BEEF kills across eastern Australia will get somewhere near back to normal next week, after the sequence of six weeks where production has been significantly hampered by public holidays.
Every week since the seven days ending 24 March has been heavily impacted by holiday plant closures, and even this week has been disrupted by days off for many plants for Labour Day in Queensland, which accounts for close to half of the Eastern States weekly kill.
As our home-page ‘industry dashboard’ slaughter graph shows, the past five weeks have produced an average Eastern States tally of just 108,500 head/week, down more than 15pc, or 19,600/week, for the five weeks prior to that. The Easter period inevitably produces a large dip in production across Australia, but as the graph shows, this year was not only considerably deeper, but more sustained.
While the stoppages may have helped a little to ‘conserve’ the meagre flow of slaughter cattle available this year to processors, it has also significantly reduced stocks held in cold storage, with large processors suggesting they are now very current in their chilled and frozen inventory.
The slow-down has also built a buffer for supply, with some processors saying they are now reasonably well covered for slaughter requirements for the next two to three weeks. Colder weather has also helped push a few more cattle onto the market, as pasture quality begins to decline heading into winter.
A factor in export processors’ favour at present has been the gentle, but convincing decline in currency value. Since its recent peak above US77c on March 22, there has been a gradual but persistent easing, finishing yesterday at US74.88c, a drop of close to 3pc in six weeks.
That makes Australian exports just a little more appealing to international customers, in a trading environment where the US is entering a period of abundant production, and Brazil is mounting competitive challenges in a larger basket of importing countries.
The better supply of slaughter cattle recently has prompted many southern Queensland and northern NSW processors to lower grid offers 10c/kg since Friday, wiping-out a 10c advance that took place in a number of grids just prior to Easter.
It leaves best offers in southern Queensland this week on four-tooth grassfed ox at 520c/kg, and heavy cows 465c/kg. Depending on plant location and prior bookings, other grids have prices around 510c for four-tooth Jap ox and 455c for cows.
One grid segment worth discussion at present is the EU grassfed market. While some processor grids servicing the EU market remain at 30c/kg this week, others have retracted, sitting just 10c/kg above conventional cattle of similar spec on the grid. That’s as low as it has been in recent times, in a market segment that at times can consistently offer premiums as high as 30-40c. Note that it’s not unusual to see some seasonal fluctuation on EU steer, even in a typical year. PCAS cattle remain at a 40c premium over conventional cattle.
Feedback from processors that have lowered their EU offers suggests two reasons for current pricing – A$ movement against European currencies, and the general unease being caused by Brexit.
“It’s currently a 10c premium, but it should be nothing, based on meat returns,” one multi-site processor told Beef Central this morning. “The EU market for meat has been a poor performer for the past three or four months, and prices for eligible cattle are now better reflecting that. We’re just not writing the revenue for the product in the box, to justify larger premiums at present,” he said.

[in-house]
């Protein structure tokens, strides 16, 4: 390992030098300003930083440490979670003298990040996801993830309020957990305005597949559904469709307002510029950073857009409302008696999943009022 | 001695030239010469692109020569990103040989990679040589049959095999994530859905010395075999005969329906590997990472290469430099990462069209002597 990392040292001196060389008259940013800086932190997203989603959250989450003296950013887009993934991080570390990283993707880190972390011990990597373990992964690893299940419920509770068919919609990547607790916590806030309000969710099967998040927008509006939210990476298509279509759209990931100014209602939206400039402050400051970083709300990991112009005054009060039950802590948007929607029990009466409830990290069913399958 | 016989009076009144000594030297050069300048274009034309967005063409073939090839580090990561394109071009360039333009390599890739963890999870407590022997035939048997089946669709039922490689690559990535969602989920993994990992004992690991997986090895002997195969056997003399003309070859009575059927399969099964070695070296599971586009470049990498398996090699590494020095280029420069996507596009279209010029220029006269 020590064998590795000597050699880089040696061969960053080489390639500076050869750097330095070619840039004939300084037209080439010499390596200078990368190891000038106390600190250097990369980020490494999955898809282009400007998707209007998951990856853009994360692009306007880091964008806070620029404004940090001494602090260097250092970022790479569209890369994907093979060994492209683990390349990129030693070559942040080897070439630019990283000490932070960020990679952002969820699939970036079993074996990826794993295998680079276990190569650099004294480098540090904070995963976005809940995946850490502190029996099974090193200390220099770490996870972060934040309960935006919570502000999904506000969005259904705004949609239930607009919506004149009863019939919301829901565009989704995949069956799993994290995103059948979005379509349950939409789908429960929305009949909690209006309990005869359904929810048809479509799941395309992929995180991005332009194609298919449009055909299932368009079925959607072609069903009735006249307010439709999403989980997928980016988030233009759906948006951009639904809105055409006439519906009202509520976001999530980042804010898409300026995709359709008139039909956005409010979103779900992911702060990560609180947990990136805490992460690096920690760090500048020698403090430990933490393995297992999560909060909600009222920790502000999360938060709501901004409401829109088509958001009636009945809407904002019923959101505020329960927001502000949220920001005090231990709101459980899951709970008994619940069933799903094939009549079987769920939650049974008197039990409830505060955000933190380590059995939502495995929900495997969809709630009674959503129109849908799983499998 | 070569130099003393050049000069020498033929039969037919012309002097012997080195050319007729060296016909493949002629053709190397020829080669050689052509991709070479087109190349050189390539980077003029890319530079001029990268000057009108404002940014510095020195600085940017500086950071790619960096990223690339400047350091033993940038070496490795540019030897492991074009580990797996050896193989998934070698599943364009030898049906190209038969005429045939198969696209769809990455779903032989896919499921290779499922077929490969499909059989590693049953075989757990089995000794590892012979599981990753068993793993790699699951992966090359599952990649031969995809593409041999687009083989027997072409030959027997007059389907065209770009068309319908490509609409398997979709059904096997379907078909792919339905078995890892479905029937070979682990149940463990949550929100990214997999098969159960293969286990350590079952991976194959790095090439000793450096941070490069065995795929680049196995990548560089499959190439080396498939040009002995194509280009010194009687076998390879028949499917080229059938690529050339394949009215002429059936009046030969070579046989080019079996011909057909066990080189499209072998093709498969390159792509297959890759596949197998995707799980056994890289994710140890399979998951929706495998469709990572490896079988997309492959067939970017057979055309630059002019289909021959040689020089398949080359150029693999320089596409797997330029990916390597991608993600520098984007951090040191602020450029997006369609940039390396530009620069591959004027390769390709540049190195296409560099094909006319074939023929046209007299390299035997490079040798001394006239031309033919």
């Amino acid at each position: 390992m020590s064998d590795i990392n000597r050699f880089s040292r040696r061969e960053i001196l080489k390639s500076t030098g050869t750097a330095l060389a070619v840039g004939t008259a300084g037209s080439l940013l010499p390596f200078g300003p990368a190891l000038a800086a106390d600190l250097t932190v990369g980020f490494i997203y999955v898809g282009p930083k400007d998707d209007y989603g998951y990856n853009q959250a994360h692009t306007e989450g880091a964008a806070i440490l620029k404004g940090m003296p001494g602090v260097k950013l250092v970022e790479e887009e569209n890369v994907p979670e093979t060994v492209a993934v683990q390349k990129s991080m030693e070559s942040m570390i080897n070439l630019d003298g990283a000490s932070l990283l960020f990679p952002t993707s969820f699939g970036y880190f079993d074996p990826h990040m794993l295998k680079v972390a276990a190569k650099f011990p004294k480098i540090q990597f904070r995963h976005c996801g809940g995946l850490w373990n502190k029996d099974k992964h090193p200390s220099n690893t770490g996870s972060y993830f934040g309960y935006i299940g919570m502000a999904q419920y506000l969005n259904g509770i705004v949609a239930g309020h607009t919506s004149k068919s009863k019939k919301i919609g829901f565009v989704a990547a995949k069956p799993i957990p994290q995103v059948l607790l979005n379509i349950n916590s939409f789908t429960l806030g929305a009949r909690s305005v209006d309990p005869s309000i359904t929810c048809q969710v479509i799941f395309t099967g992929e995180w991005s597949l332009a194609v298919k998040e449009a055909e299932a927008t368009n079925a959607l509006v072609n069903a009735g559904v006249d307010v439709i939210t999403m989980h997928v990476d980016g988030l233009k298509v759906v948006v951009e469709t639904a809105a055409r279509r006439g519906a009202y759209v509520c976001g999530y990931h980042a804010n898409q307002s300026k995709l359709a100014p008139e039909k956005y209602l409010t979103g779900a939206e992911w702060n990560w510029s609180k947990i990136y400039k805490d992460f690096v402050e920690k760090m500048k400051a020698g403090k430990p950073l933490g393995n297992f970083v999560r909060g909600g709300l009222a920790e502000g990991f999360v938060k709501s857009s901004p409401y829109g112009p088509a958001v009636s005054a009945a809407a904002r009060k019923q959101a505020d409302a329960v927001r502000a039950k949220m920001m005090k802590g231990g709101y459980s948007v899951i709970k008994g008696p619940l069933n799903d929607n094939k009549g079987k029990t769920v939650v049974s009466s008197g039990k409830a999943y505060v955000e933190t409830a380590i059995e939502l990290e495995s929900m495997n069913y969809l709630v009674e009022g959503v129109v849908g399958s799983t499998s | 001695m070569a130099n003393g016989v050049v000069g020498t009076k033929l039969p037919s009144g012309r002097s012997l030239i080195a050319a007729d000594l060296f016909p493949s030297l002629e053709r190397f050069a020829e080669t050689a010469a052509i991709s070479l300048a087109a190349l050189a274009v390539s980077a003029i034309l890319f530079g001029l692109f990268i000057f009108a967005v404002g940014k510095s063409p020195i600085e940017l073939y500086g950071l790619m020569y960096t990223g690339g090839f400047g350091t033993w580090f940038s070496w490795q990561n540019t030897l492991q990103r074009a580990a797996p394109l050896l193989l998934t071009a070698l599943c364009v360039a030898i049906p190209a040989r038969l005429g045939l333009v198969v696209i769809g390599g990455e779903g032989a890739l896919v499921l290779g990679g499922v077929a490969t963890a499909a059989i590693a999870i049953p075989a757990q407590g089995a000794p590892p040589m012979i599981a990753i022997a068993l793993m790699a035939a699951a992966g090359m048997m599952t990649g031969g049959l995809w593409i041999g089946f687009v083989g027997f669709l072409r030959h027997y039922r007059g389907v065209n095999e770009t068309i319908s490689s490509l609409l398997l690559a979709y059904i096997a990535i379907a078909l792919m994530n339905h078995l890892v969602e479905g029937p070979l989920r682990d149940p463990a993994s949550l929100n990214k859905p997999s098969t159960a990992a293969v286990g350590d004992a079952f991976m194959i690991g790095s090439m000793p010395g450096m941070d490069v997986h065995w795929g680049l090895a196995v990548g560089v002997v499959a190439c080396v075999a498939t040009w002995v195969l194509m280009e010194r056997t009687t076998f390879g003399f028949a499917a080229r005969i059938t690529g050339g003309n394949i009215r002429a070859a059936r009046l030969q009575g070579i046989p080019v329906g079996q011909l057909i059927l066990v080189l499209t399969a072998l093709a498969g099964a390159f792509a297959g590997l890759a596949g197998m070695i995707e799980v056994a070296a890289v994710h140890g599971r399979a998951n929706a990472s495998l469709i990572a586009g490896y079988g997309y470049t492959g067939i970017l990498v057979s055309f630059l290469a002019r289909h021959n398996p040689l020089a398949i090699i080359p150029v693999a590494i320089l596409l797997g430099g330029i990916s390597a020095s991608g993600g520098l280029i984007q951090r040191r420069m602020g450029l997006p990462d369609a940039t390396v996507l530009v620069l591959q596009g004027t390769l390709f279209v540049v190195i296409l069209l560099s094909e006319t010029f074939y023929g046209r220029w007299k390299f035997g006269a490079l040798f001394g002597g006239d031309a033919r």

Another large Queensland processor has stopped quoting on EU grassfeds altogether.
Also worthy of scrutiny at present is the grainfed situation.
It seems many larger processors, fearful of what lay ahead in terms of overall cattle supply in the middle of 2017, went hard on forward contracts on grainfed export cattle a little earlier in the year, to try to buy some insurance.
“We’ve got plenty of them on the books for the next couple of months, but the challenge will be selling the meat,” one multi-site Queensland processor said.
With the perceived shortage looming in grass cattle, numerous processors took a position earlier on 100-day steers at rates ranging from 550-580c/kg.
“We’ve certainly got a lot more forward-bought grain cattle on the ledger than we would normally have,” one large grainfed processor offered, suggesting he had spaces for grainfeds well covered for June, July and half of August.
“But we still have to sell it. It’s always a difficult decision to go hard on forward contract bookings like this, but everybody expects the grass cattle to tighten up significantly in coming months.”
That strategy has tended to put a dampener on spot price for grainfeds at present, with one large operator quoting 540c for grainfed ox this week, and others offering no quote. That’s around 20c above the grassfed rate.
He said it was important not to get too far ahead of the grainfed market, however, for fear of driving into feeder markets.
A large northern NSW processor has offers for kills this week of 510c for four-tooth heavy steer and 475c for heavy cow.
Queensland’s kill last week continued at recent low levels, reaching just 56,238 head – still down9pc on this time last year. NSW was -16pc in yearly comparisons, at 25,467 head, while Victoria’s tally of 16,733 head was even worse, at -31pc. South Australia was 4pc higher, year-on-year at 6940, while Tasmania was +1pc at 3751 head for the week.
In other news, Teys Australia’s Wagga plant in NSW joins a long list of Australian processors operating on reduced kills in 2017, announcing this week that it will operate on a four-day weekly cycle until further notice.